"Let me trade you — I got blue pants," Elliot tells a buddy and barters for an away-game matching jersey. "I'm going to cherish this."

"Why wouldn't we want them? We're homeless," Darius Moore says as he pulls on an extra-large home-game jersey. He wears camouflage shorts, a faded black military-style cap backward, and a few touches of gold jewelry. His breath smells like the floor of a distillery. "I know they're old clothes, but it's the sentiment behind the garment. Somebody cares."

The folks living on NE Eighth Street in downtown Miami come from Cuba, Alabama, and Detroit by way of lost jobs, prison, and penchants for drugs and drinking. Most of them say they've been homeless for two years. It's unclear if that number coincides with the recession or is the point when they stop keeping track.

"Seven days a week, to five, to three, to two," Juan Reyes says of how his last job — setting up banquets — began to evaporate. The Havana native wears a heavy sweatshirt adorned with the Indians' Chief Wahoo logo, customized with a diamond earring and a headband, to look like LeBron James — a little sample of Cleveland's willful naiveté, considering LeBron has always been a Yankees fan. "Then to twice a month. Then job's over."

"I already know I'm going to get off these streets," Darius says. "I got a 4-month-old baby, and I'm going to raise her."

But like most conversations in Miami lately, this one eventually turns to sports, and everybody is a pundit. "It's a hell of a team," says Darius, who keeps up with the Heat through discarded newspapers and sports radio. "But then again, it's an unbalanced team."

A few hours later, New Times is three blocks away, on the steps of the American Airlines Arena, before the Heat's opening preseason game. We're trying to raise some cash for our new friends by selling LeBron bobbleheads for $25 each.

Thousands show up to see LeBron, Dwyane Wade, and Chris Bosh take the court together for the first time. A few fans are interested in buying a bobblehead, but none bites. Then two security guards appear as if from vapor. "You selling something?" one demands before they sing in unison: "Gotta go! Gotta go!"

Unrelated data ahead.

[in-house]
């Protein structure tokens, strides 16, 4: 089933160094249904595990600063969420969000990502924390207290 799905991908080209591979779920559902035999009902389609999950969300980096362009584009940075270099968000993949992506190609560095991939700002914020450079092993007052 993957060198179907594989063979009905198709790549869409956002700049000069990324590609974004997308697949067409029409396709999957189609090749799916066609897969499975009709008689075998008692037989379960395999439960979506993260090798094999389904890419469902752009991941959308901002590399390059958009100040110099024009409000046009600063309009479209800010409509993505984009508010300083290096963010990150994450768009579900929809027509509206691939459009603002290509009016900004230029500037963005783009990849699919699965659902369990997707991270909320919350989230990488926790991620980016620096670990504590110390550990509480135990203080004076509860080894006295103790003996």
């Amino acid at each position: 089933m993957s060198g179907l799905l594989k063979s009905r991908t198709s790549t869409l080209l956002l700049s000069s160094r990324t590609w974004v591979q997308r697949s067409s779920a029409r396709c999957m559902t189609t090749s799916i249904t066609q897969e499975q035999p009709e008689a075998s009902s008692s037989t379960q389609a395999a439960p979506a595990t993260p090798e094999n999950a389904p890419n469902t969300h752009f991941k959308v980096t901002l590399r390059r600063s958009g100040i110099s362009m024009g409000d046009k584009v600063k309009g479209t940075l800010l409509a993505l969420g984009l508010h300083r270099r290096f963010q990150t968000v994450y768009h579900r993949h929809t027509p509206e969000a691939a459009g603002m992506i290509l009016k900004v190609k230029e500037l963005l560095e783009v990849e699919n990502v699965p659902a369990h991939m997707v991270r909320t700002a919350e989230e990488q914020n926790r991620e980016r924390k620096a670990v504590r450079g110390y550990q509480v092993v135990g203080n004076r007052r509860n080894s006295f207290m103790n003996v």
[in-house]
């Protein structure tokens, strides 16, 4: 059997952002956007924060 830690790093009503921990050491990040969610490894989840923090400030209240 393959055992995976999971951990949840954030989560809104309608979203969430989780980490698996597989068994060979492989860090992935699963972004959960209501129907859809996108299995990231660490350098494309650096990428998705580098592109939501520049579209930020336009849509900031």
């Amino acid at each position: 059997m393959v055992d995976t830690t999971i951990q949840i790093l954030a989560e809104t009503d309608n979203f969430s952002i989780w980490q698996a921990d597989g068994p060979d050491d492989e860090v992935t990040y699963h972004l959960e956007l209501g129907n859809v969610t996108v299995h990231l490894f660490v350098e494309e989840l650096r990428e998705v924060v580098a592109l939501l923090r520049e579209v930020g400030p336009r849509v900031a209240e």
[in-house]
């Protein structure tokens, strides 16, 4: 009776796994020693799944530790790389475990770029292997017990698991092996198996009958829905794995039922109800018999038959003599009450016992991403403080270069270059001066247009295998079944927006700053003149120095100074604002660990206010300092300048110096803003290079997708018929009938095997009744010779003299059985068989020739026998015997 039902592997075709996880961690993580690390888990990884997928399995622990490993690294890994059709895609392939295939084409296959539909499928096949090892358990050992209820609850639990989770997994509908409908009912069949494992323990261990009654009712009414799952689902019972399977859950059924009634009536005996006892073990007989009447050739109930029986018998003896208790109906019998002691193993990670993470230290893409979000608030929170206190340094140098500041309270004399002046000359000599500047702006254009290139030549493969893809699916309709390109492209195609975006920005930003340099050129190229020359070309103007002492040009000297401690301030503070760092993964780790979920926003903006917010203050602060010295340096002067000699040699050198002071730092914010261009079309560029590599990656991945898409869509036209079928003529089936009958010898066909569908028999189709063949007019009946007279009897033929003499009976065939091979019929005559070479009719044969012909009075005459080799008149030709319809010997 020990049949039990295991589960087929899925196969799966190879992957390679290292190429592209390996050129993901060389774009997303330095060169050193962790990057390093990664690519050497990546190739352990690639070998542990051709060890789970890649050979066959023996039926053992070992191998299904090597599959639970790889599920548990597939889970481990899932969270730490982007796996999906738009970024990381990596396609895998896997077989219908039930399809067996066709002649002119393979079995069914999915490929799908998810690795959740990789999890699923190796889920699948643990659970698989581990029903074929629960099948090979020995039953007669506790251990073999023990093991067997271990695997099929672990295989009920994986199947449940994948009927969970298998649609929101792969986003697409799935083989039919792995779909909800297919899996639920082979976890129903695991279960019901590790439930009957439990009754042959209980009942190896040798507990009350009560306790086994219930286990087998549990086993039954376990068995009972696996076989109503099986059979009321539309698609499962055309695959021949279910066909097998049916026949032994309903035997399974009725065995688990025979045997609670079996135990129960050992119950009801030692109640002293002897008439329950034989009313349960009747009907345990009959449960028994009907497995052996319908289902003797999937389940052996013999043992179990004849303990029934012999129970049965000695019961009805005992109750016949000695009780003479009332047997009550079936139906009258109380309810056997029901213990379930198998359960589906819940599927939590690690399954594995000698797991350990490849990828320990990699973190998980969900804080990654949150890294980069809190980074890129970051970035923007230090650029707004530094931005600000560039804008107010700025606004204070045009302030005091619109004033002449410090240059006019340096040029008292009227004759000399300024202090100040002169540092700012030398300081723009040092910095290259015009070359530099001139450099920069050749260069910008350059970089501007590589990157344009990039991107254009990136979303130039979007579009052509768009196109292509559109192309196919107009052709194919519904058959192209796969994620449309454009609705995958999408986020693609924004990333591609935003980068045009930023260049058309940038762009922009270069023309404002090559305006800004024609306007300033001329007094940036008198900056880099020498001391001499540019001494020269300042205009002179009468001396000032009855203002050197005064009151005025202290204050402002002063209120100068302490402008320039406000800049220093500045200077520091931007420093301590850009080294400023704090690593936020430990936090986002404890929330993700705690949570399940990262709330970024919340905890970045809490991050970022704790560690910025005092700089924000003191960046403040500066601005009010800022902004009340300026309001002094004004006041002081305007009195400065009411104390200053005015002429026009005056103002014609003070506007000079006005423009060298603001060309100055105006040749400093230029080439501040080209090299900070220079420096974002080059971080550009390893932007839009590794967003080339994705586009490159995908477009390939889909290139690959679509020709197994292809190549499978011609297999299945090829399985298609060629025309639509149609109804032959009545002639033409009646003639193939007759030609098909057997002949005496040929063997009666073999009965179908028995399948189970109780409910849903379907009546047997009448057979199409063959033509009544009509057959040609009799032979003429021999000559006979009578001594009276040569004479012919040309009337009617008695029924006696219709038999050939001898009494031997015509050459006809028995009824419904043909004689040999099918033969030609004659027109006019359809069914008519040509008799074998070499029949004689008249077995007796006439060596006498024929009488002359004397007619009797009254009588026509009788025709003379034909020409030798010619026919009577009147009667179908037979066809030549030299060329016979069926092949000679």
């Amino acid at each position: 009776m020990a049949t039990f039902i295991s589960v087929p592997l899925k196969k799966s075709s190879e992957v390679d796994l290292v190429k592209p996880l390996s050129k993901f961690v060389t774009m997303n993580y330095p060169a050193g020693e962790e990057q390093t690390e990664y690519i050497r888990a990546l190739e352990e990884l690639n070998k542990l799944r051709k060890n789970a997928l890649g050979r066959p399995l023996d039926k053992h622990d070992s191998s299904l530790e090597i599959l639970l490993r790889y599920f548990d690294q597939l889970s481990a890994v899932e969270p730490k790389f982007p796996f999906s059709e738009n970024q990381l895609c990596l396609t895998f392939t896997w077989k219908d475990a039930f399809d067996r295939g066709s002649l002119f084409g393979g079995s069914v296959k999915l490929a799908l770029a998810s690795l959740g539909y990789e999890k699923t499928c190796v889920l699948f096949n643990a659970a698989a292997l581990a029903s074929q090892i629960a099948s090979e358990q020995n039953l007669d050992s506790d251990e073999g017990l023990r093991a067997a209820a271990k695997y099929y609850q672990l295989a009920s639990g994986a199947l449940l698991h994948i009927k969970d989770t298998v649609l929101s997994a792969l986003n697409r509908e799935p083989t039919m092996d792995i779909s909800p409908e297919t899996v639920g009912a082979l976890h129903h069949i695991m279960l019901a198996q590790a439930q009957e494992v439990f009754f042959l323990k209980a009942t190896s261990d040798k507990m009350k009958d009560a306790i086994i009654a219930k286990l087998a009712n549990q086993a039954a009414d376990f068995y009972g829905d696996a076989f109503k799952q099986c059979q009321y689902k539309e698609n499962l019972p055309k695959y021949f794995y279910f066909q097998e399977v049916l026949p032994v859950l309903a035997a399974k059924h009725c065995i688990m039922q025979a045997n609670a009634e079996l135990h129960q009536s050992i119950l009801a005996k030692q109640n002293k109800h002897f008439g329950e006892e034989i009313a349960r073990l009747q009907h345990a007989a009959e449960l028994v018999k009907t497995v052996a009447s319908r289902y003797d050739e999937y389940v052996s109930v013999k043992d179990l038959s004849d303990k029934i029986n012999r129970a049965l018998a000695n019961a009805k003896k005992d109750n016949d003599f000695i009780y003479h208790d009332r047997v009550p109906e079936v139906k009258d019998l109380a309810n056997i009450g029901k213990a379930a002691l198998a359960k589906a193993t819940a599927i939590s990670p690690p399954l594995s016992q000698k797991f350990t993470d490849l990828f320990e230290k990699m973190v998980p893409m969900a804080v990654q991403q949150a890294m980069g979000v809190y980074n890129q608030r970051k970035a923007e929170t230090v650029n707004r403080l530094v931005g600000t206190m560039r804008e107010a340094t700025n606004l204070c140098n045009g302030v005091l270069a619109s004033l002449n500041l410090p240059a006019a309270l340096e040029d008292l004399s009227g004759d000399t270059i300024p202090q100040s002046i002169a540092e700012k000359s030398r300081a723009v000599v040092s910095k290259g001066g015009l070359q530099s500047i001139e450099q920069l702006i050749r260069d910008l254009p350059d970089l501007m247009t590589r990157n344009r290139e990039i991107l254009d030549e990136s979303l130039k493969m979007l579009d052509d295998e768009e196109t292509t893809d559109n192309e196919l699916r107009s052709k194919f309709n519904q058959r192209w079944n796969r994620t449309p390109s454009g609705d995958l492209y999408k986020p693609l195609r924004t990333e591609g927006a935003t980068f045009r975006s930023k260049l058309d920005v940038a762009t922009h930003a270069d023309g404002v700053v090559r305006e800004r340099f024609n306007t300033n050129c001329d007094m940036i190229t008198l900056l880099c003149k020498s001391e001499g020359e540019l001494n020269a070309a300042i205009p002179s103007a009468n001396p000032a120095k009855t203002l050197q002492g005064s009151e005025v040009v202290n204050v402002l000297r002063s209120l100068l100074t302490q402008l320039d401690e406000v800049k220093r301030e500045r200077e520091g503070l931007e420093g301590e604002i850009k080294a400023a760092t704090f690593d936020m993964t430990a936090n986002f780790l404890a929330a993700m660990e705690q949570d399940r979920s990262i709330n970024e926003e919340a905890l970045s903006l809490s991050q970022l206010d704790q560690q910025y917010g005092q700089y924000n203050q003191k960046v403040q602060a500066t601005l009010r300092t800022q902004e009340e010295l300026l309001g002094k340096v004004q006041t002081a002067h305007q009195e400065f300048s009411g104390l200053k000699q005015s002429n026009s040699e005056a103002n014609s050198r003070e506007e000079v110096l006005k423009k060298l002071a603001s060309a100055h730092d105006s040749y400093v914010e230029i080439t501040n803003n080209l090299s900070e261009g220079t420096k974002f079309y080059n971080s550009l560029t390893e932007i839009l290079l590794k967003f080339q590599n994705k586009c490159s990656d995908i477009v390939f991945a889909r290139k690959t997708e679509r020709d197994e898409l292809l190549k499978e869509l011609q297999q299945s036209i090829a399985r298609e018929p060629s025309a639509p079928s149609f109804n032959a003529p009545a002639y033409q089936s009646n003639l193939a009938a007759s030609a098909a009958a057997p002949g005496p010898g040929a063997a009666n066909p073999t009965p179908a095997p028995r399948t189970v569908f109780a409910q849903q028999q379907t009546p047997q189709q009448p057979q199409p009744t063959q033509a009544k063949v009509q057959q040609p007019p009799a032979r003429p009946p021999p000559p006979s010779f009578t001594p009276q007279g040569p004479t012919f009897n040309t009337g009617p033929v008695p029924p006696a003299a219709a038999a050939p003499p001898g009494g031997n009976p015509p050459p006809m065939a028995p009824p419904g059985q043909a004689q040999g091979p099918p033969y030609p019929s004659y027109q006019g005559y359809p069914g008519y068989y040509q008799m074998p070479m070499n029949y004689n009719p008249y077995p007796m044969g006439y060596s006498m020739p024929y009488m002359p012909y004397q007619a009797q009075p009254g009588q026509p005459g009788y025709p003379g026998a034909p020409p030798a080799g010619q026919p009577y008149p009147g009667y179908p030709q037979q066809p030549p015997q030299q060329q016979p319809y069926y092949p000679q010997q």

We leave the steps and head home, where we fondle the empty duffel and get Vince on the phone. It's the equivalent of the scene in Blow where the street-level coke dealer frantically calls Johnny Depp after selling the first big shipment in a day.

"Can you get more?"

CLEVELAND

On October 11, just more than two weeks before the Heat's home opener, the LeBron crypt-keeper finally caves.

We drive in Vince's car to Broadview Heights, a woodsy Cleveland burb, and pull into the driveway of a drab brown house. Chris Jungjohann, waving gregariously as he lumbers from the garage, looks more like a friendly Muppet — Google "Bunsen Honeydew" — than a villain. He is burly, hairless, and pleasantly round-headed. An unseen puppy whines behind a door to the house.

On the garage floor behind Jungjohann sit eight or so large boxes filled with what might be the largest surviving collection of Cavaliers-era LeBron gear in the universe.

Jungjohann gives us carte blanche to dig through the boxes, and the booty is incredible. There are jerseys of every variety: orange-and-white throwback jerseys, All-Star Game jerseys, and NBA Finals jerseys from 2007, when the Cavs came within four wins of a championship.

There are hundreds of T-shirts. One features a Slam magazine cover with LeBron wearing a king's robe and crown. Others are inlaid with glossy gold lettering. There's a pink jersey with no adornment save LeBron's head floating phantasmagorically on the front.

One tee is simply a Wet Seal-brand women's V-neck with a message scrawled creepily in fabric marker: "Why did you leave? Cleveland is your home."

The most common item, though, is the simple wine-colored T-shirt modeled after LeBron's jersey. On many of them, the lettering has cracked after repeated washings. These were people's favorite shirts — the first ones they put on after doing the laundry. The boxes also hold upward of 50 children's jerseys, each tragically representing another kid doomed to worship Antawn Jamison.

And then, buried near the bottom of one box, there's "LeAfghan": a trippy wool blanket stitched with the portrait of LeBron standing next to another LeBron. With a nippy winter on its way to Miami's streets, this is the crown jewel of the collection.

Per Jungjohann's instructions, we place two boxes in our trunk and leave the rest with him. He says he'll use secret channels to get the rest of the stuff to Miami's homeless. It appears that certain homeless advocacy groups, afraid to piss off anybody, have agreed to take his collection as long as it's not publicized.

He is still stung by the Miami Coalition for the Homeless's snub. "We really connected on a personal level," he laments of Rita Clark. "She told me that she used to live in Cleveland, and this and that. We talked for a long time. Then she just stopped returning my calls."

Jungjohann certainly earned the prize of free Heat-Cavs tickets. He's not Lex Luthor after all, we conclude as we drive off with a trove of grade-A LeBron swag, speeding a bit with the irrational fear he'll change his mind. The guy just happened to stumble into partnership with a government-intertwined South Florida agency. The poor bastard.

MIAMI